This country calls itself the Corazón de Sudamérica (the heart of South America). It’s as big as California and consists of rivers, swamps, subtropical forest, savanna and scrubland. It’s also the 3rd poorest country in South America.
So, why come to Paraguay — besides this being country #151 in my quest to visit every country in the world? In 2019, Paraguay was ranked by a Gallup survey as the world’s happiest place based on smiling, laughing, enjoying life and being treated with respect. Naturally, I had to check this place out.
I based myself in Paraguay’s capital, Asunción, taking day trips in and around the city. This is a colorful city with decent hotels, interesting architecture, pretty parks and great restaurants — everything that I needed.
So, here’s Paraguay in the heart of South America — with almost no tourists. To me, this is a good thing. From a practical point of view, few tourists means no queues, better service and lower prices. I liked Paraguay because the native culture is intact. 90% of Paraguayans speak different forms of the Guarani language in addition to Spanish.
My Spanish is terrible. Yet, the Paraguayans were very forgiving of my poor grammar and weak vocabulary. Even the bus drivers smiled and helped me get on the right bus and then get off at the right stop.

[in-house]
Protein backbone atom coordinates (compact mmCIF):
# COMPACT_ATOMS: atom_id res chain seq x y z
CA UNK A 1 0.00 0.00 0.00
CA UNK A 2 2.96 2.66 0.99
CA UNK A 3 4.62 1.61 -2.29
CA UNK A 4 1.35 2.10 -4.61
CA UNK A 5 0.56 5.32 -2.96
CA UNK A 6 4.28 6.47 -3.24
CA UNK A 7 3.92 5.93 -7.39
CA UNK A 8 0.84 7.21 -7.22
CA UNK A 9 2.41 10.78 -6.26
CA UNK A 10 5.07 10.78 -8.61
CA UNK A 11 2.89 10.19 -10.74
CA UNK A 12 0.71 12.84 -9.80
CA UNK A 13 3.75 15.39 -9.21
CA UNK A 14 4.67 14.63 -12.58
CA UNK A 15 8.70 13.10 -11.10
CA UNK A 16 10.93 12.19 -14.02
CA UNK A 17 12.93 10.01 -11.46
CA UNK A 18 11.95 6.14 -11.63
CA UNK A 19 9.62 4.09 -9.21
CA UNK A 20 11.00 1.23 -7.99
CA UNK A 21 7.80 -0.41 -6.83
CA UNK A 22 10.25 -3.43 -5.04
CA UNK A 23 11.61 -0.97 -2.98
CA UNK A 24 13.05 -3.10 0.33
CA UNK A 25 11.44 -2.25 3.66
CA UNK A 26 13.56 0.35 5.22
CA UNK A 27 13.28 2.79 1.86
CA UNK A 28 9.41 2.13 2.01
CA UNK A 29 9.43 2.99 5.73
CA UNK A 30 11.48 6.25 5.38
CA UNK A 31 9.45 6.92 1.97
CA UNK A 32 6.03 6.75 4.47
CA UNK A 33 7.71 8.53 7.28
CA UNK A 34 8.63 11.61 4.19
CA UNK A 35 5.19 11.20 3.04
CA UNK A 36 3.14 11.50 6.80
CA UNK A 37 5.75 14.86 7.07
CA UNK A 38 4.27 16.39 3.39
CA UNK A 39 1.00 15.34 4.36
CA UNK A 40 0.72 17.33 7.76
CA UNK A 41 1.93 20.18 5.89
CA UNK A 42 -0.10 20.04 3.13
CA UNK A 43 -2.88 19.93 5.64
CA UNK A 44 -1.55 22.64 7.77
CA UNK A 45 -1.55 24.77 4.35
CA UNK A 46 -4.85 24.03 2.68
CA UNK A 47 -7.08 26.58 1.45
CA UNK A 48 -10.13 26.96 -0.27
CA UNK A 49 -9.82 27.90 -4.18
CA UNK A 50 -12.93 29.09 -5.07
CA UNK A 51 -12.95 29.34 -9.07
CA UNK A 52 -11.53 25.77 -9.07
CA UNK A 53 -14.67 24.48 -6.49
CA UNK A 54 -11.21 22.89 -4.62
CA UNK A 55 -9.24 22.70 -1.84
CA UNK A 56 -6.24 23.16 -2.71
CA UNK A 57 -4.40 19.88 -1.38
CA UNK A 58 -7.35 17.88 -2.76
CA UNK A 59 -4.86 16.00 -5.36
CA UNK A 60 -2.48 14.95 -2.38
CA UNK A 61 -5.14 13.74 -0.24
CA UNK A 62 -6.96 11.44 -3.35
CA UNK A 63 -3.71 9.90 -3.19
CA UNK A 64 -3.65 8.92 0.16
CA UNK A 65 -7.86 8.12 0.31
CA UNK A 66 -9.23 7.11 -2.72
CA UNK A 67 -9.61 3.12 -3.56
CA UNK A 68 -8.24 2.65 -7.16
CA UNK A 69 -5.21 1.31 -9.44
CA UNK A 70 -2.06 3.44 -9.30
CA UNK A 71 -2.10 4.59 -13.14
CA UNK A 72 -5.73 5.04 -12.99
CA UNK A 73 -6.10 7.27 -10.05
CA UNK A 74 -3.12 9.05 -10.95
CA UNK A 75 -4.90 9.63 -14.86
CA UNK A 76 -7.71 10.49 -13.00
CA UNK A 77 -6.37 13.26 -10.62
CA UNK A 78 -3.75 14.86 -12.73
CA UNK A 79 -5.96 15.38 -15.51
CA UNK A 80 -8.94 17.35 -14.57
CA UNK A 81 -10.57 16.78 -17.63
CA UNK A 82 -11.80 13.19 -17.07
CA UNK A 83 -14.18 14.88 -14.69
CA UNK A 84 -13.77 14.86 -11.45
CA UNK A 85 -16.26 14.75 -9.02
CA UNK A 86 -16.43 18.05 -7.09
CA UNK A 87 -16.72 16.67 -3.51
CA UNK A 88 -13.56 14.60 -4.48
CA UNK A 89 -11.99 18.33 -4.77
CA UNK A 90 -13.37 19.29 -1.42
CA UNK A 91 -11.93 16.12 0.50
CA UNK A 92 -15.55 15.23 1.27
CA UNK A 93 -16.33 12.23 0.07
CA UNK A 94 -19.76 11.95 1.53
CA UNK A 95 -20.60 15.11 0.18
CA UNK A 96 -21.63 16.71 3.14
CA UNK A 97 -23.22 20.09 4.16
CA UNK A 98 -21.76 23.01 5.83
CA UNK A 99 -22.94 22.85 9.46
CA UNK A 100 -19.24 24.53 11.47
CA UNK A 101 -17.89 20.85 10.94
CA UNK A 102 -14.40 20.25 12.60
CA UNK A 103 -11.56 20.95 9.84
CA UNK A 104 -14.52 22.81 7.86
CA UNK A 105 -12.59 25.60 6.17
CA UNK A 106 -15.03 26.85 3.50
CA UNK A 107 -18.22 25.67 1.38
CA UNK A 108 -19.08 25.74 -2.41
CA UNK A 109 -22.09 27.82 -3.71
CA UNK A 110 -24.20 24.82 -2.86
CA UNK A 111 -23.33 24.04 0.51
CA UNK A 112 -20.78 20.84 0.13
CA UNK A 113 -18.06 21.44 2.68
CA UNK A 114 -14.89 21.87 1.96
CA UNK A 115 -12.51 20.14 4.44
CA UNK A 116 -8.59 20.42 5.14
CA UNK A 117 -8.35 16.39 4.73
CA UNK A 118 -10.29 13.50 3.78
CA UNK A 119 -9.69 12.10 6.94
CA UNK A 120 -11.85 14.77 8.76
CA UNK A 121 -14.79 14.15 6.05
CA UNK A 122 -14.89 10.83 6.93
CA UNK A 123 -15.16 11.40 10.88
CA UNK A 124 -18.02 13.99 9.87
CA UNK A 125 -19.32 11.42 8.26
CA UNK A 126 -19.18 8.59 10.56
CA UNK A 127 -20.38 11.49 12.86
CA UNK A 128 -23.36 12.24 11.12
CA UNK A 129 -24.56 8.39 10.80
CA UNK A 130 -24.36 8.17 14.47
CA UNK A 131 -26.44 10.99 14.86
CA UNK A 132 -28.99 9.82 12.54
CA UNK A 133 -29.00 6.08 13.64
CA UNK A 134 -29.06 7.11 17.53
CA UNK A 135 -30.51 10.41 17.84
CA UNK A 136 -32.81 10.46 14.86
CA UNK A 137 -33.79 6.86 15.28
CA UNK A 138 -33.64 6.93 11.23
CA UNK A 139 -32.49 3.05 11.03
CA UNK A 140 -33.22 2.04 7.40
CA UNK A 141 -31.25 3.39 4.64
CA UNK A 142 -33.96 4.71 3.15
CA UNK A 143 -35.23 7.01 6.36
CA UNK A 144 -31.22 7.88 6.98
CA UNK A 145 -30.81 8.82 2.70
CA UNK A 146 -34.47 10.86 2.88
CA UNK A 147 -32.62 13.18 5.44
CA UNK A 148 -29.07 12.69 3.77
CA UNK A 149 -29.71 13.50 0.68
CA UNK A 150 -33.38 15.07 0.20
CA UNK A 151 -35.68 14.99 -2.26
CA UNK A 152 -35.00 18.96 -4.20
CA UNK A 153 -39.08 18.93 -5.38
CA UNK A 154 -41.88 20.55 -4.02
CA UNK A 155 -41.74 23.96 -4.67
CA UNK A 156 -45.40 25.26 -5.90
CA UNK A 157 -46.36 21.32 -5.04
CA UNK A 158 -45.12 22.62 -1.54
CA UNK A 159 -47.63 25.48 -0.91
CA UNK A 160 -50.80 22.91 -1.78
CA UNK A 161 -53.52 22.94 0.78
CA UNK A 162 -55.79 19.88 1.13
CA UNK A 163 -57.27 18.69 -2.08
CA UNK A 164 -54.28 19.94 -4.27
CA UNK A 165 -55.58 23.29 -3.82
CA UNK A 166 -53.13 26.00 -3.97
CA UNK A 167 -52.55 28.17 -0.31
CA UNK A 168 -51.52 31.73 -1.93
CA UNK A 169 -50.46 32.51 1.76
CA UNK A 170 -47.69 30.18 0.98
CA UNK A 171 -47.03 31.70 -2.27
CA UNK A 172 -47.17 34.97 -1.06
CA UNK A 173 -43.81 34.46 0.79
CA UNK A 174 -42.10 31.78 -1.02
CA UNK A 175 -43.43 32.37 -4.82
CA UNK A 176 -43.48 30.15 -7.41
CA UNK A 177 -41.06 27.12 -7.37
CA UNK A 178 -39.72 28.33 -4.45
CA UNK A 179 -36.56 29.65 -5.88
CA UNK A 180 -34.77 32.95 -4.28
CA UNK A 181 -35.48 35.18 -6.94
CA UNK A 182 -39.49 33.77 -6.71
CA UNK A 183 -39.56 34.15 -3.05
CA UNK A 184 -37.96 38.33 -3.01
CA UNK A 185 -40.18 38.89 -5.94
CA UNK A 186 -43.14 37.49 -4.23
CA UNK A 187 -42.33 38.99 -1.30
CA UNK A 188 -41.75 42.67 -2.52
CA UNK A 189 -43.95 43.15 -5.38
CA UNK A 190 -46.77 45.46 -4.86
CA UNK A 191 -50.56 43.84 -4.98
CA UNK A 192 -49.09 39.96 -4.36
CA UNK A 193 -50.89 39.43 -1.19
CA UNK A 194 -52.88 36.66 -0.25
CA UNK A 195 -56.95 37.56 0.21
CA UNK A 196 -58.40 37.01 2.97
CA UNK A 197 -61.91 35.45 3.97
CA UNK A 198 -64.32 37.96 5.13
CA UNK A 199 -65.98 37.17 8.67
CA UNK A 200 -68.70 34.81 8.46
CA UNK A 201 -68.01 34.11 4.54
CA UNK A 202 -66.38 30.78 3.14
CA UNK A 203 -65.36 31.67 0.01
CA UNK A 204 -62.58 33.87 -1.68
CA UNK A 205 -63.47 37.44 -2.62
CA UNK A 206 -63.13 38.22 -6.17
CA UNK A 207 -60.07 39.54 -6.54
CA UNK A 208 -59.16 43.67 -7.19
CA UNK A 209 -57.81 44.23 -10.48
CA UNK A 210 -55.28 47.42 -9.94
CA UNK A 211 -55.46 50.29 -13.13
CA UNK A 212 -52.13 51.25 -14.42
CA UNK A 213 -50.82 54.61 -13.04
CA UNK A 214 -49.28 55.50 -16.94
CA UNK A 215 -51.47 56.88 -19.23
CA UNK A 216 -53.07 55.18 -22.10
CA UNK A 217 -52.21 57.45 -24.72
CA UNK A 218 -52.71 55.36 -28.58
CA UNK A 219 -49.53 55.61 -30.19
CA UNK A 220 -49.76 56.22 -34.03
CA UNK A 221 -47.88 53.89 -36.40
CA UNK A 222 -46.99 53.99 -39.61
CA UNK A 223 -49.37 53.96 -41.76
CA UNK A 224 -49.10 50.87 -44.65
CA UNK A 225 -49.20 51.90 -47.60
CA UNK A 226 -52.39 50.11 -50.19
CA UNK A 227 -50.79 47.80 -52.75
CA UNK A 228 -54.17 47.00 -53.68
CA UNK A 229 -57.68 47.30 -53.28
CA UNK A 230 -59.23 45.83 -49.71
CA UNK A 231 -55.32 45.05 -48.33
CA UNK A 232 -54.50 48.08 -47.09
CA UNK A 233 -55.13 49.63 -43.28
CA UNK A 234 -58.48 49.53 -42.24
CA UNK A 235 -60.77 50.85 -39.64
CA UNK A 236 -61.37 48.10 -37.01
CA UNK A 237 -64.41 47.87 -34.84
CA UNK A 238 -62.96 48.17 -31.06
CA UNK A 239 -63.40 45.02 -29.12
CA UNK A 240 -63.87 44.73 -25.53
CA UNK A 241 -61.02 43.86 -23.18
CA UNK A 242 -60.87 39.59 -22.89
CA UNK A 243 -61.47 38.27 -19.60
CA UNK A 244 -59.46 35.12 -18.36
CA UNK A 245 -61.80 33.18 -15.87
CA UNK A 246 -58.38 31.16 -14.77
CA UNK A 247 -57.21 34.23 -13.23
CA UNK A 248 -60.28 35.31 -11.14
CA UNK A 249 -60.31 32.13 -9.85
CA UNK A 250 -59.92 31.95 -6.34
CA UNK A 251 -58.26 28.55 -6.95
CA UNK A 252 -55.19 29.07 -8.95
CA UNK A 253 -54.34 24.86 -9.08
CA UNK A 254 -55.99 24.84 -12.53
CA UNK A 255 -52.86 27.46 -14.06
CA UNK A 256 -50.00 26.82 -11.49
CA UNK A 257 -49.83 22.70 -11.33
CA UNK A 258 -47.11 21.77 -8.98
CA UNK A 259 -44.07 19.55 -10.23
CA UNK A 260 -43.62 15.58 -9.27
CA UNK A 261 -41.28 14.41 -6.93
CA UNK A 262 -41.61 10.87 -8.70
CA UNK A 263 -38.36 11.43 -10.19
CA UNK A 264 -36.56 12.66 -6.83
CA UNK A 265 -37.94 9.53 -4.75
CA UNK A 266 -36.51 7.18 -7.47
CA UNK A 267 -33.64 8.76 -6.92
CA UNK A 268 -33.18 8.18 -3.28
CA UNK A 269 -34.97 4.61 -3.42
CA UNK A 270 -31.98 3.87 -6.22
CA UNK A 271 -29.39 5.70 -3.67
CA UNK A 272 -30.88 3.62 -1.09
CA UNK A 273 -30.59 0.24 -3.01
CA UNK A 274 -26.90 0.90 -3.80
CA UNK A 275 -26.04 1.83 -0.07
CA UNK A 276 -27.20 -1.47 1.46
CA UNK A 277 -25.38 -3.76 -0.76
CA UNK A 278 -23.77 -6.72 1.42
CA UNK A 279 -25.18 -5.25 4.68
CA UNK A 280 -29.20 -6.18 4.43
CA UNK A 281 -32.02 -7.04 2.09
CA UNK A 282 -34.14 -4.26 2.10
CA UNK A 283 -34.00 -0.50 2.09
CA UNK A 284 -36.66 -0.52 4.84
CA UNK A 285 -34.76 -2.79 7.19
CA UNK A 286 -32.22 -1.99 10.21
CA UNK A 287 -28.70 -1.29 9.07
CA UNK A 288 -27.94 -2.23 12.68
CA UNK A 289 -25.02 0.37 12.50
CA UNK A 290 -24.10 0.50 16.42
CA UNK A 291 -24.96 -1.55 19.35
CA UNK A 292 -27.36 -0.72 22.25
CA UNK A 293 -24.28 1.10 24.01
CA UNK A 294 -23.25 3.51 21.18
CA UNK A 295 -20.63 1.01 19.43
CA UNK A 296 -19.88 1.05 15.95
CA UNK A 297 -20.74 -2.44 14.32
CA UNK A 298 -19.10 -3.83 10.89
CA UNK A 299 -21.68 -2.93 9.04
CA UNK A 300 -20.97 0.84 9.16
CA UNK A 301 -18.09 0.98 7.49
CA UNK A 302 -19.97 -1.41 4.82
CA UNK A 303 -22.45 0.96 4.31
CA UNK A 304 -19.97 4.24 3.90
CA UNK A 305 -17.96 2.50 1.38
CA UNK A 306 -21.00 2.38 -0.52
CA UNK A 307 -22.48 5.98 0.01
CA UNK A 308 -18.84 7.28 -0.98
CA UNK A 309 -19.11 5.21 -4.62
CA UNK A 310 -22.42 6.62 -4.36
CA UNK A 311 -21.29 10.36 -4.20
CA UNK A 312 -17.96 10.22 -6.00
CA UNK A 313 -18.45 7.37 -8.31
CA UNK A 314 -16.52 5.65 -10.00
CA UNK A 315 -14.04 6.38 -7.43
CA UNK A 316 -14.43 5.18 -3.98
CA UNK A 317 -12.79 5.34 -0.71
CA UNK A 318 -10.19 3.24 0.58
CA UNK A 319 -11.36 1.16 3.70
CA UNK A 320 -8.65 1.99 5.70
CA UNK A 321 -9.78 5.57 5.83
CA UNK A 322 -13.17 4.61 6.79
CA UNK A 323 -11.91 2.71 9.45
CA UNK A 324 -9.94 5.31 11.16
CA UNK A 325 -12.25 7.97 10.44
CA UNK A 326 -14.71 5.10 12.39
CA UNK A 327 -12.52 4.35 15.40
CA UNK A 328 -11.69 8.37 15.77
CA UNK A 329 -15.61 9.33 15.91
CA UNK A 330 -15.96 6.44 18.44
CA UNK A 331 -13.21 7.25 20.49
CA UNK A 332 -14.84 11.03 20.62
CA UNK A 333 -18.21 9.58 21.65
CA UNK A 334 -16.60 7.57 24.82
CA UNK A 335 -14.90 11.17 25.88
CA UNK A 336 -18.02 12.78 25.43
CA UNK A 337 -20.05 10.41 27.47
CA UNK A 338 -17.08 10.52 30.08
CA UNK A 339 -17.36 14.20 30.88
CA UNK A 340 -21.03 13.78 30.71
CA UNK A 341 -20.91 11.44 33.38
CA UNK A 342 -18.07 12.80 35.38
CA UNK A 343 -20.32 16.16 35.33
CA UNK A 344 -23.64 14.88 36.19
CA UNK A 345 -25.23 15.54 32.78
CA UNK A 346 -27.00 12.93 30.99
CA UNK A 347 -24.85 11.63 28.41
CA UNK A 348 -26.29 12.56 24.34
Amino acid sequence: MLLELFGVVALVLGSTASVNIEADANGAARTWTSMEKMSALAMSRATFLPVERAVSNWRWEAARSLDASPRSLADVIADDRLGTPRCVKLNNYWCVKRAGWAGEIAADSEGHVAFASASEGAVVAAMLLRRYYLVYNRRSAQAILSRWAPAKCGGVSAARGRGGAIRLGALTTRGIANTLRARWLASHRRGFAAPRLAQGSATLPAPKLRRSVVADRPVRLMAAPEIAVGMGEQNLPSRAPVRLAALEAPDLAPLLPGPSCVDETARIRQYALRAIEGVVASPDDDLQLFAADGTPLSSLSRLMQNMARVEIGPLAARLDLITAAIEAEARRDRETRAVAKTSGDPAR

Paraguay doesn’t have mega-attractions like some of its neighbors. But there are several lovely sites to visit in and around Asunción.
In the village of Yaguarón is an 18th century altarpiece that’s as intricate, ornate and remarkable as any of the famous altarpieces in the cathedrals of Prague. Yet, unlike Prague, when I visited this church, there was no fee and no crowds. I had the place all to myself … except for a dozen music students practicing for a concert. This is what visiting a beautiful, holy site should be like.
It was a pleasure walking around a city as the only tourist. I was invited to join this checkers game and lost very quickly.
One evening, I bought a ticket to hear Paraguay’s National Orchestra. At the ticket desk, I asked the chap selling tickets if I’d be hearing anything by Beethoven, Mozart or Bach? He looked puzzled at first, and then smiled and said “No”. What I was treated to was far more entertaining than any concert by a dead European composer. The concert turned out to be two hours of lively, jazzy, Latin tunes — accompanied by a chorus and dancers. By the end of the evening, the audience was dancing in the aisles.
As usual, a four day visit to this country was too short. But it was enough to get a taste for their delicious empanadas and the local beer. I especially appreciated the Paraguayan attention to keeping beer as cold as possible. In my four days here, I saw many smiles, heard lots of laughter and was treated with respect. Maybe Paraguay really is the world’s happiest country.